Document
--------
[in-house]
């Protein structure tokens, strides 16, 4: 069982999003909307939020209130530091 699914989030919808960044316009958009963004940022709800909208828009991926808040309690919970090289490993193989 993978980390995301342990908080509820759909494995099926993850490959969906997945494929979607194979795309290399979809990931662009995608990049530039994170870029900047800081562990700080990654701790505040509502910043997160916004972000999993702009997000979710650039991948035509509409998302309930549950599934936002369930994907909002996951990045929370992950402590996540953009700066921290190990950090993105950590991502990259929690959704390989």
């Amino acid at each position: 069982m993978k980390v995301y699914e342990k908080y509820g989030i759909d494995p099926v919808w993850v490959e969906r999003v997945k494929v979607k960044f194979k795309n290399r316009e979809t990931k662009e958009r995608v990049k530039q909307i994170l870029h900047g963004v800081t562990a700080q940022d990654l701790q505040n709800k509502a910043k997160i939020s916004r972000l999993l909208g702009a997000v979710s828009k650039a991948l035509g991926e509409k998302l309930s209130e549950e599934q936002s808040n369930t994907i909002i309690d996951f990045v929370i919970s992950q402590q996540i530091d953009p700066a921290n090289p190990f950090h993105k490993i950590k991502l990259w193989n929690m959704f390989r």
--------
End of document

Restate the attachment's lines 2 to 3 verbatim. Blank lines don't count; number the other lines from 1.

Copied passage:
């Protein structure tokens, strides 16, 4: 069982999003909307939020209130530091 699914989030919808960044316009958009963004940022709800909208828009991926808040309690919970090289490993193989 993978980390995301342990908080509820759909494995099926993850490959969906997945494929979607194979795309290399979809990931662009995608990049530039994170870029900047800081562990700080990654701790505040509502910043997160916004972000999993702009997000979710650039991948035509509409998302309930549950599934936002369930994907909002996951990045929370992950402590996540953009700066921290190990950090993105950590991502990259929690959704390989």
């Amino acid at each position: 069982m993978k980390v995301y699914e342990k908080y509820g989030i759909d494995p099926v919808w993850v490959e969906r999003v997945k494929v979607k960044f194979k795309n290399r316009e979809t990931k662009e958009r995608v990049k530039q909307i994170l870029h900047g963004v800081t562990a700080q940022d990654l701790q505040n709800k509502a910043k997160i939020s916004r972000l999993l909208g702009a997000v979710s828009k650039a991948l035509g991926e509409k998302l309930s209130e549950e599934q936002s808040n369930t994907i909002i309690d996951f990045v929370i919970s992950q402590q996540i530091d953009p700066a921290n090289p190990f950090h993105k490993i950590k991502l990259w193989n929690m959704f390989r």